1. This first appeal arises out of an order of remand passed under Section 562 of the Code of Civil Procedure in a suit for pre-emption. The pre-emption claim is based, so the plaint tells us, upon the Record-of-Rights which was drawn up at the Settlement of 1863 and also upon that which was prepared at the recent Settlement in 1890. Since the Settlement of 1890 the original mahal has come under partition and has been sub-divided into 34 mahals. The pre-emptor and vendor both own shares in one of these new mahals in which the property sold is situate. The Court of first instance finds that the Record-of-Rights which was prepared in the Settlement of 1890 contains no provisions regulating the subject of pre-emption and, holding that the Record-of-Rights of 1868 which did contain a provision regulating it had ceased to have affect between the contending parties, decided that the plaintiff could claim no pre-emptive right. The learned Subordinate Judge in appeal was of an opposite opinion. He appears to have entirely overlooked the plaintiff's allegation that the claim was based upon the Record-of-Rights prepared at the recent Settlement and his judgment reads as though he were under the impression that the Record-of-Rights of 1868 was the last Record-of-Rights that had been prepared for the village. He gave effect to the terms contained in the Record-of-Rights for 1863, set aside the decree of the Munsif, and remanded the suit for determination upon its merits. It is from this order of remand that the present appeal is brought. The memorandum of appeal equally ignores the existence of any Record of-Rights other than that of the year 1863. The plea relied upon is that as the village was partitioned into 34 mahals in the year 1866, the Record-of-Rights of 1868 ceased to have any effect. We have on the record the Record-of-Rights prepared in the Settlement of 1890, and it is, of course, a document which cannot be ignored. In the Record-of-Hights for 1863 there are words which the plaintiff interprets, and we think rightly interprets, as being record of a covenant whereby the parties to it agreed that a right of pro-emption should obtain in the mahal, and which sets out conditions which were to govern the right. The Record-of-Rights of 1890 maintains absolute silence upon this paint and totally ignores any covenant of pre-emption.
2. It was contended by the learned Vakil for the respondent that from certain words at the conclusion of the Record-of-Rights the Court; should infer that the parties intended to reproduce all customs which were recorded in the Record of-Rights prepared at the Settlement of 1863. Even if this was the intention of the parties there is all the difference between customs and covenants, and we have no right to infer that by the word customs' the word covenants was also intended. At partition no Record-of-Rights appears to have been framed for any mahal, and we had, therefore, to consider in the light of the recent Full Bench case Dalgan-jan Singh v. Kalka Singh A.W.N. (1899) 111 : 22 A. 1 what effect, if any, should be given to the clause or clauses in the Record-of-Rights upon which the plaintiff based his claim. The absence of any mention of pre-emption in the Record-of-Rights prepared in 1890 is very significant. It stands in this case alone. By this, I mean, that there is no evidence of any kind to show that any conclusion other than that which would ordinarily be drawn from such silence can be drawn in the present case. There was the express covenant of 1863. In 1890 that covenant is distinctly ignored. The natural inference is that the parties in the village in 1890, from some cause or another, no longer considered themselves bound by the covenant of 1863. The latter Record-of-Rights is the Record-of-Rights by which the parties are governed, there being no Record-of-Rights prepared at the time of partition. The authority for this will be found in Section 191, Act XIX of 1873. The basis of the plaintiff's claim fails. In this view the appeal must be allowed, the order appealed from set aside, and the decree of the Munsif restored which costs.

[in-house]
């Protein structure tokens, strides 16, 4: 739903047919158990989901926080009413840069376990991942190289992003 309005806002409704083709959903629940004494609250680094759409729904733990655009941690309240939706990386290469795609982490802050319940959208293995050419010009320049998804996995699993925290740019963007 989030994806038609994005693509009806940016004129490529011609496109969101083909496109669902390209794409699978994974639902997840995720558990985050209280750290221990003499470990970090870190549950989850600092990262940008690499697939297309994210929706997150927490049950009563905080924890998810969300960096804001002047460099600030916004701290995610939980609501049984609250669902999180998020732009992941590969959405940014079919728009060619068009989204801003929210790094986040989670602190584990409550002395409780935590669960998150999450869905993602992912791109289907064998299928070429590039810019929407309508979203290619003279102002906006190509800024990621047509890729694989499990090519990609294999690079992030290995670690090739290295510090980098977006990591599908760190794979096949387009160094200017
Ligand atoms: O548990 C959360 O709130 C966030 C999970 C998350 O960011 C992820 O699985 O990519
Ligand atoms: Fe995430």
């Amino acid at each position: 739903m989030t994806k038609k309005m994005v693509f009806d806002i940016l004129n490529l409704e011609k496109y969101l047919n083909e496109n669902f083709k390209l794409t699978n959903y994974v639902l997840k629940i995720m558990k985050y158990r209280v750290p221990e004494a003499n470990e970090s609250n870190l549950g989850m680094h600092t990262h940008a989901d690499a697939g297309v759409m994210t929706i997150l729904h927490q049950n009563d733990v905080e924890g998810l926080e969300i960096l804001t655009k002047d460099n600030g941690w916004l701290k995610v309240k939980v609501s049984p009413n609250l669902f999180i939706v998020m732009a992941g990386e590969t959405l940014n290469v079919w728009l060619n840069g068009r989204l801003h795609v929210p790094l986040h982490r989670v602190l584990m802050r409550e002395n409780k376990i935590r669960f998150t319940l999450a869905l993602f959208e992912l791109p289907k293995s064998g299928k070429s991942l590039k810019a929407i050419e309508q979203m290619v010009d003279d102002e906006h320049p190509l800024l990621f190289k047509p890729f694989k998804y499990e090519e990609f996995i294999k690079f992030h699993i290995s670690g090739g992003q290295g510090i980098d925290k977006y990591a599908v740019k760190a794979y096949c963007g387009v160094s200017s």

3. I am of the same opinion: The plaintiff in the suit out of which this appeal arises came into Court seeking to assert a right of pre-emption. It is for any one who asserts such a right to prove that he possesses it. The plaintiff relies on what is contained in the village administration papers of 1863 and of the recent Settlement. Inasmuch as a new Record-of-Rights was' prepared at the last Settlement in 1890, the Record-of-Rights prepared at the previous Settlement no longer remained in force except in so far as its provisions were incorporated in the new Record-of-Rights. In the village administration paper prepared in 1863 there is this stipulation 'For the future if any khewatdar wishes to sell or mortgage his property, he must transfer it for a reasonable price first to his own brother, if he refuses to take then to some other relation, and, lastly, if his relations refuse, then to the other khewatdars of the patti and village.' The opening words of this clause, viz., 'for the future, 'clearly show that here we have no record of a custom. What is recorded is an agreement come to by the co-sharers. In the village administration paper prepared in 1890 the arrangements for the distribution of profits, for the payment by each co-sharer of his share in the Government revenue, cesses and village-expenses, and for the manner, in which collections are to be made from cultivators are set forth. Then appears, this clause whatever customs exist in the village they are to be found entered in the wajab-ul-arz prepared at the last Settlement.' As said above, the provision made at the last Settlement in regard to pre-emption is clearly not the record of a custom but the recital of a contract. I am, therefore, of opinion that the clause in the last wajib-ul-arz which is relied on by the plaintiff entirely fails to prove the continuance of the contract which had been entered into in 1863, and I infer from the significant silence of the new wajib-ul-arz in regard to any right of pre-emption that the co-sharers no longer wished to maintain the previous covenant. In the view I take of the meaning of the last wajib-ul-arz, it is unnecessary to consider the effect of the partition made in 1860. For the above' reasons, I concur in the order proposed by my brother Knox.